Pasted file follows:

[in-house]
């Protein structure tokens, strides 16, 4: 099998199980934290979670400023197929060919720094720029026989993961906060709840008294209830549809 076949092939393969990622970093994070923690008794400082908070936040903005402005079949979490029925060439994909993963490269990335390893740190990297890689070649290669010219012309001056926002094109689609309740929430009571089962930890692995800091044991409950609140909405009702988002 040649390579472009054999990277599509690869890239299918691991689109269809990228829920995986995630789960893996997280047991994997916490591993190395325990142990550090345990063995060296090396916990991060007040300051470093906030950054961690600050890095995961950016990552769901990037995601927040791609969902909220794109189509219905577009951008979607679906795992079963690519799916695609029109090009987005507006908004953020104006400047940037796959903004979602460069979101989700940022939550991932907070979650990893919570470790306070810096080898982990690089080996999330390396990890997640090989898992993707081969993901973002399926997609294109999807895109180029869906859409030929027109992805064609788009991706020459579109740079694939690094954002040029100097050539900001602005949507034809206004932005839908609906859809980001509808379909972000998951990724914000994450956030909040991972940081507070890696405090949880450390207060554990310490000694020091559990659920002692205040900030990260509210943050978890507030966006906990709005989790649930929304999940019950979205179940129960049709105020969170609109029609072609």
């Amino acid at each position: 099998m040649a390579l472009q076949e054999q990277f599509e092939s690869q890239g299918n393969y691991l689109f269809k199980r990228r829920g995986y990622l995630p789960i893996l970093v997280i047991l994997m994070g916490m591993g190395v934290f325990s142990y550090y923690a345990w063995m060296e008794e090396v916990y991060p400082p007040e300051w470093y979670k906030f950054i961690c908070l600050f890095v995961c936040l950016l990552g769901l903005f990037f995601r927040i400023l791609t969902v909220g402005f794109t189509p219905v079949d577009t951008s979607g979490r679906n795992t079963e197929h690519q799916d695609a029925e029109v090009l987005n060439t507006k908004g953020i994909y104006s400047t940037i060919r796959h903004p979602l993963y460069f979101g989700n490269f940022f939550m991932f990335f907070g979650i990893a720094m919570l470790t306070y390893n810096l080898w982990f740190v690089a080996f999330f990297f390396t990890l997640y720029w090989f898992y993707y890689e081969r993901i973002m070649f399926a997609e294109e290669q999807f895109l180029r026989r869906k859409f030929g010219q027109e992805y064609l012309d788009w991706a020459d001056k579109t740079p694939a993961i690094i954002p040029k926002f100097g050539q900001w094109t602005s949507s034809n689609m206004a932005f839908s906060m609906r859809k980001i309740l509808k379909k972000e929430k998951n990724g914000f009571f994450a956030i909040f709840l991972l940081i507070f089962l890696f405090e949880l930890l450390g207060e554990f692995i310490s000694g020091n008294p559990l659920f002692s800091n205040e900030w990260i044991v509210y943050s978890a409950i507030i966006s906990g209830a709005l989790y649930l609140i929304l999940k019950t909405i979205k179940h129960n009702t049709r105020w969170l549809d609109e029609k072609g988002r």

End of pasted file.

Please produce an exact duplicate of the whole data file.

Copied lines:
[in-house]
């Protein structure tokens, strides 16, 4: 099998199980934290979670400023197929060919720094720029026989993961906060709840008294209830549809 076949092939393969990622970093994070923690008794400082908070936040903005402005079949979490029925060439994909993963490269990335390893740190990297890689070649290669010219012309001056926002094109689609309740929430009571089962930890692995800091044991409950609140909405009702988002 040649390579472009054999990277599509690869890239299918691991689109269809990228829920995986995630789960893996997280047991994997916490591993190395325990142990550090345990063995060296090396916990991060007040300051470093906030950054961690600050890095995961950016990552769901990037995601927040791609969902909220794109189509219905577009951008979607679906795992079963690519799916695609029109090009987005507006908004953020104006400047940037796959903004979602460069979101989700940022939550991932907070979650990893919570470790306070810096080898982990690089080996999330390396990890997640090989898992993707081969993901973002399926997609294109999807895109180029869906859409030929027109992805064609788009991706020459579109740079694939690094954002040029100097050539900001602005949507034809206004932005839908609906859809980001509808379909972000998951990724914000994450956030909040991972940081507070890696405090949880450390207060554990310490000694020091559990659920002692205040900030990260509210943050978890507030966006906990709005989790649930929304999940019950979205179940129960049709105020969170609109029609072609």
């Amino acid at each position: 099998m040649a390579l472009q076949e054999q990277f599509e092939s690869q890239g299918n393969y691991l689109f269809k199980r990228r829920g995986y990622l995630p789960i893996l970093v997280i047991l994997m994070g916490m591993g190395v934290f325990s142990y550090y923690a345990w063995m060296e008794e090396v916990y991060p400082p007040e300051w470093y979670k906030f950054i961690c908070l600050f890095v995961c936040l950016l990552g769901l903005f990037f995601r927040i400023l791609t969902v909220g402005f794109t189509p219905v079949d577009t951008s979607g979490r679906n795992t079963e197929h690519q799916d695609a029925e029109v090009l987005n060439t507006k908004g953020i994909y104006s400047t940037i060919r796959h903004p979602l993963y460069f979101g989700n490269f940022f939550m991932f990335f907070g979650i990893a720094m919570l470790t306070y390893n810096l080898w982990f740190v690089a080996f999330f990297f390396t990890l997640y720029w090989f898992y993707y890689e081969r993901i973002m070649f399926a997609e294109e290669q999807f895109l180029r026989r869906k859409f030929g010219q027109e992805y064609l012309d788009w991706a020459d001056k579109t740079p694939a993961i690094i954002p040029k926002f100097g050539q900001w094109t602005s949507s034809n689609m206004a932005f839908s906060m609906r859809k980001i309740l509808k379909k972000e929430k998951n990724g914000f009571f994450a956030i909040f709840l991972l940081i507070f089962l890696f405090e949880l930890l450390g207060e554990f692995i310490s000694g020091n008294p559990l659920f002692s800091n205040e900030w990260i044991v509210y943050s978890a409950i507030i966006s906990g209830a709005l989790y649930l609140i929304l999940k019950t909405i979205k179940h129960n009702t049709r105020w969170l549809d609109e029609k072609g988002r």